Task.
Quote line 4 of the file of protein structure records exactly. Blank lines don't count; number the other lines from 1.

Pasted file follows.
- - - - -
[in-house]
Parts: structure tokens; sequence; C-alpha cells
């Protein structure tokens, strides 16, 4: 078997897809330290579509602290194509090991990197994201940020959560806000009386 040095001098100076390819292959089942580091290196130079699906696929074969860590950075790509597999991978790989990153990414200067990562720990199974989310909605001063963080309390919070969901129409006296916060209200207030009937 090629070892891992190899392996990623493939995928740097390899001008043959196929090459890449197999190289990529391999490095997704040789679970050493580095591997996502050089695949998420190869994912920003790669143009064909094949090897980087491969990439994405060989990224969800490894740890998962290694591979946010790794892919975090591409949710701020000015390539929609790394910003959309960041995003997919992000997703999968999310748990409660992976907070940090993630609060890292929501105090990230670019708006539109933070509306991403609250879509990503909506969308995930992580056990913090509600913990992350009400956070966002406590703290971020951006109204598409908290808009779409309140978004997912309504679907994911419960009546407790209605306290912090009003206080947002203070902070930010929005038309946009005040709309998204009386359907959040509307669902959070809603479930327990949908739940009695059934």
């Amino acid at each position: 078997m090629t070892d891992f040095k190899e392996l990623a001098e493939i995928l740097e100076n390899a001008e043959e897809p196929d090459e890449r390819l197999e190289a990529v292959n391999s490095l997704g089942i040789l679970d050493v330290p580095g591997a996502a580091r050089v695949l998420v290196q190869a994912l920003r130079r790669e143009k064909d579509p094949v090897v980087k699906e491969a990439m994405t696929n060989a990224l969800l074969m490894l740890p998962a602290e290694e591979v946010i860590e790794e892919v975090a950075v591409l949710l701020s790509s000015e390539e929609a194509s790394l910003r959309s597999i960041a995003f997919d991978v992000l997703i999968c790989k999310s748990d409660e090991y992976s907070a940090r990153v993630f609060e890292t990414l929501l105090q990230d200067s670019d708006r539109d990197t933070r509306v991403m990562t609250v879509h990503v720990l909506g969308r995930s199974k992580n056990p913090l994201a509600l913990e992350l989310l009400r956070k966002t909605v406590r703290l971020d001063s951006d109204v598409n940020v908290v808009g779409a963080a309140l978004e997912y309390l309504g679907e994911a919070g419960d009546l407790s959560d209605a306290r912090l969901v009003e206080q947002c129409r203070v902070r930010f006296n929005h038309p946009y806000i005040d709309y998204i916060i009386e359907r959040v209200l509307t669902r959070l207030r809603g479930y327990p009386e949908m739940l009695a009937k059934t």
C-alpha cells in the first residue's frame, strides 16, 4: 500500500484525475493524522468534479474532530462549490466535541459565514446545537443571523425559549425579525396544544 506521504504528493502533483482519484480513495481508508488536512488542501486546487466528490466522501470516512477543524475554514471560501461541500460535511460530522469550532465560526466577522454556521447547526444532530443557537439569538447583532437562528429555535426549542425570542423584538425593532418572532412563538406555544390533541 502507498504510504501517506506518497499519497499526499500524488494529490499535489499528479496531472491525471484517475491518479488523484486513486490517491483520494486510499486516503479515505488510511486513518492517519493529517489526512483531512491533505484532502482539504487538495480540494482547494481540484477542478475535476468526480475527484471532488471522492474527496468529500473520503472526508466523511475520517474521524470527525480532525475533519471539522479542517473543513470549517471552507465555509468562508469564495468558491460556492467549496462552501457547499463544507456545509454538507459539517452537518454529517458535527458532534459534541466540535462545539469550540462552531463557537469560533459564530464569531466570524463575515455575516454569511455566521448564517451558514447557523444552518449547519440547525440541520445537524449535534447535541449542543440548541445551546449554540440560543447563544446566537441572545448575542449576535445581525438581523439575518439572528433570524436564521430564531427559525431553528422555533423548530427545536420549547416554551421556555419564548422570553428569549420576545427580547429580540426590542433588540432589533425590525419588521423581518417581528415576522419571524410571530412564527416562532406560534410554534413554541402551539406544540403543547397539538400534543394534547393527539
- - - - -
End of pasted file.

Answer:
């Amino acid at each position: 078997m090629t070892d891992f040095k190899e392996l990623a001098e493939i995928l740097e100076n390899a001008e043959e897809p196929d090459e890449r390819l197999e190289a990529v292959n391999s490095l997704g089942i040789l679970d050493v330290p580095g591997a996502a580091r050089v695949l998420v290196q190869a994912l920003r130079r790669e143009k064909d579509p094949v090897v980087k699906e491969a990439m994405t696929n060989a990224l969800l074969m490894l740890p998962a602290e290694e591979v946010i860590e790794e892919v975090a950075v591409l949710l701020s790509s000015e390539e929609a194509s790394l910003r959309s597999i960041a995003f997919d991978v992000l997703i999968c790989k999310s748990d409660e090991y992976s907070a940090r990153v993630f609060e890292t990414l929501l105090q990230d200067s670019d708006r539109d990197t933070r509306v991403m990562t609250v879509h990503v720990l909506g969308r995930s199974k992580n056990p913090l994201a509600l913990e992350l989310l009400r956070k966002t909605v406590r703290l971020d001063s951006d109204v598409n940020v908290v808009g779409a963080a309140l978004e997912y309390l309504g679907e994911a919070g419960d009546l407790s959560d209605a306290r912090l969901v009003e206080q947002c129409r203070v902070r930010f006296n929005h038309p946009y806000i005040d709309y998204i916060i009386e359907r959040v209200l509307t669902r959070l207030r809603g479930y327990p009386e949908m739940l009695a009937k059934t």